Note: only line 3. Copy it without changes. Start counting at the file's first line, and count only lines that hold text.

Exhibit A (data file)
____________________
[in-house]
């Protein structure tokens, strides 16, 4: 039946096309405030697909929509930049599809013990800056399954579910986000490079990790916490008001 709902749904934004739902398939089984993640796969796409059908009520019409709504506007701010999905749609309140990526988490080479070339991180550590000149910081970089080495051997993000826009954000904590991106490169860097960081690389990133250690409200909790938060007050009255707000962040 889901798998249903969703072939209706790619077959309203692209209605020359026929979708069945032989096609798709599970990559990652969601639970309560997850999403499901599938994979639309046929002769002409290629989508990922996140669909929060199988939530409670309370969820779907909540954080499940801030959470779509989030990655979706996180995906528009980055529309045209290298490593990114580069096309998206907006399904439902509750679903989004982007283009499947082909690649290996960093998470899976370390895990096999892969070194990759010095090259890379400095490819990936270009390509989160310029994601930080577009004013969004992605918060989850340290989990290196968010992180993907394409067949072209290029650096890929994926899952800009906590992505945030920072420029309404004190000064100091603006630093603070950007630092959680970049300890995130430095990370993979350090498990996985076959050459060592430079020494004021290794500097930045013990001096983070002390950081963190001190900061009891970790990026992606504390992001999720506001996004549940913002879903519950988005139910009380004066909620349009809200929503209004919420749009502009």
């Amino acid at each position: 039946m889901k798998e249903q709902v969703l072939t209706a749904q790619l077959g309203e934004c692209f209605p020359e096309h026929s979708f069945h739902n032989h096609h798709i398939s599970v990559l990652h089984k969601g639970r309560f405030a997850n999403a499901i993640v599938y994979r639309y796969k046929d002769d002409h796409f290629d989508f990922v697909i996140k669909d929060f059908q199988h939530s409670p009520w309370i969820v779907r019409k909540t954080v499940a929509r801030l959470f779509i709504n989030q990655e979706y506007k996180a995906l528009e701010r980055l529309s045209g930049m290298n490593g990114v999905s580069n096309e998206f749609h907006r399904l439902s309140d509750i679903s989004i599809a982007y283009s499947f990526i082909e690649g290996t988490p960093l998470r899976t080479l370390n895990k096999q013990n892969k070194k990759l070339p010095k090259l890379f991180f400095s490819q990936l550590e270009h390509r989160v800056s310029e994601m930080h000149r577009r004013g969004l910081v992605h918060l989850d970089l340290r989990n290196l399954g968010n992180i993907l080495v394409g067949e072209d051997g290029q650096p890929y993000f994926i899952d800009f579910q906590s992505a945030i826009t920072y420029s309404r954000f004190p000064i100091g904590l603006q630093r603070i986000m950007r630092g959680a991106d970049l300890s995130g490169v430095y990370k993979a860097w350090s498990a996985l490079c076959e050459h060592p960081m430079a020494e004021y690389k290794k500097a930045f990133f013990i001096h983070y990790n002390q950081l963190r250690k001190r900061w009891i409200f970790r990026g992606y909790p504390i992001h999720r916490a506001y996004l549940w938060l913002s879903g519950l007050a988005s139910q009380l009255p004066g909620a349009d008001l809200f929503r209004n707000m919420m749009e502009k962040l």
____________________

């Amino acid at each position: 039946m889901k798998e249903q709902v969703l072939t209706a749904q790619l077959g309203e934004c692209f209605p020359e096309h026929s979708f069945h739902n032989h096609h798709i398939s599970v990559l990652h089984k969601g639970r309560f405030a997850n999403a499901i993640v599938y994979r639309y796969k046929d002769d002409h796409f290629d989508f990922v697909i996140k669909d929060f059908q199988h939530s409670p009520w309370i969820v779907r019409k909540t954080v499940a929509r801030l959470f779509i709504n989030q990655e979706y506007k996180a995906l528009e701010r980055l529309s045209g930049m290298n490593g990114v999905s580069n096309e998206f749609h907006r399904l439902s309140d509750i679903s989004i599809a982007y283009s499947f990526i082909e690649g290996t988490p960093l998470r899976t080479l370390n895990k096999q013990n892969k070194k990759l070339p010095k090259l890379f991180f400095s490819q990936l550590e270009h390509r989160v800056s310029e994601m930080h000149r577009r004013g969004l910081v992605h918060l989850d970089l340290r989990n290196l399954g968010n992180i993907l080495v394409g067949e072209d051997g290029q650096p890929y993000f994926i899952d800009f579910q906590s992505a945030i826009t920072y420029s309404r954000f004190p000064i100091g904590l603006q630093r603070i986000m950007r630092g959680a991106d970049l300890s995130g490169v430095y990370k993979a860097w350090s498990a996985l490079c076959e050459h060592p960081m430079a020494e004021y690389k290794k500097a930045f990133f013990i001096h983070y990790n002390q950081l963190r250690k001190r900061w009891i409200f970790r990026g992606y909790p504390i992001h999720r916490a506001y996004l549940w938060l913002s879903g519950l007050a988005s139910q009380l009255p004066g909620a349009d008001l809200f929503r209004n707000m919420m749009e502009k962040l």